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Germany: deep linking lunacy continues

New bill causes even more confusion

Guest Editorial Mainpost, a publishing subsidiary of German group Verlagsruppe Holtzbrinck, is sueing, a news headline aggregator, over deep linking. It claims that infringes German copyright law by doing this. Here is NewsClub's argument.

The German Government has released a new draft law for regulating copyright in the information society, according to EU directive 2001/29/EG.

Among other things, the government clarifies the rights of reporting daily news in online media - but unfortunately, the controversial article 87b of German copyright law (Urhebergesetz, "UrhG") has not been changed. This is the German interpretation of the EU database directive.

The news search engine has been accused of copyright infringement by a big German news publishing company. It argues that NewsClub violates article 87b of German copyright law by setting website links to their news articles, which they call a "database".

Currently, there are several parallel lawsuits in Europe against searching engines, such as, and

NewsClub offers the web community a searching engine for news. Currently, it covers more than 100 different news sources. The user can search by news category and headline, and reach the publisher's web page containing the desired article, by web link, The user receives the page directly from the publisher's server, including all contents, advertising banners, etc. There is no in-frame linking, and each news headline includes the publisher's name.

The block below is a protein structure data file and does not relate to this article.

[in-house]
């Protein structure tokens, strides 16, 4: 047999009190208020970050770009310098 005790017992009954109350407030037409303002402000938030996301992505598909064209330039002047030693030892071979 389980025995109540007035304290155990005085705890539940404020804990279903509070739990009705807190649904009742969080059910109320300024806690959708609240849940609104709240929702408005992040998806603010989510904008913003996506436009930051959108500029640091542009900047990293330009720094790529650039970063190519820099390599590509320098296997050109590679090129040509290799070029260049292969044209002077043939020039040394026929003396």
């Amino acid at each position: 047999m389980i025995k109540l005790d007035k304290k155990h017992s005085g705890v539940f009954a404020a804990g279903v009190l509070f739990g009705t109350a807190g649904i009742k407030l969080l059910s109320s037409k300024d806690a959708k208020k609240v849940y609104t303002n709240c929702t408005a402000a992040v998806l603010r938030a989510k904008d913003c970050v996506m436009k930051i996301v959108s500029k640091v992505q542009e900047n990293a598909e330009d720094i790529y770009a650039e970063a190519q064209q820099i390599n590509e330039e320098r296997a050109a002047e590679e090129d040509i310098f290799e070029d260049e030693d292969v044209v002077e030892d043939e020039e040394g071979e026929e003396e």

In addition, the news web site gains accesses by the inflow of users that come from NewsClub. Apparently, the complaining publisher did not understand that this gives it a material benefit. It has filed a suit against NewsClub by using the exceptional rule in copyright for "databases".

Article 87a UrhG defines "databases" as follows:

"A database within the meaning of this Act is a collection of works, data or other independent elements arranged in a systematic or methodical way the elements of which are individually accessible either by electronic or by other means, and the obtaining, verification or presentation of which requires a qualitatively or quantitatively substantial investment."

In article 87b UrhG the rights of the Maker of the Database are defined:

"The maker of the database has the exclusive right to reproduce, to distribute and to communicate to the public the whole data base or a qualitatively or quantitatively substantial part thereof. The repeated or systematical reproduction, distribution or communication to the public of qualitatively and quantitatively insubstantial parts of the database shall be deemed as equivalent to the reproduction, distribution or communication of a qualitatively or quantitatively substantial part of the database provided that these acts run counter to a normal exploitation of the database or unreasonably prejudice the legitimate interests of the maker of the database."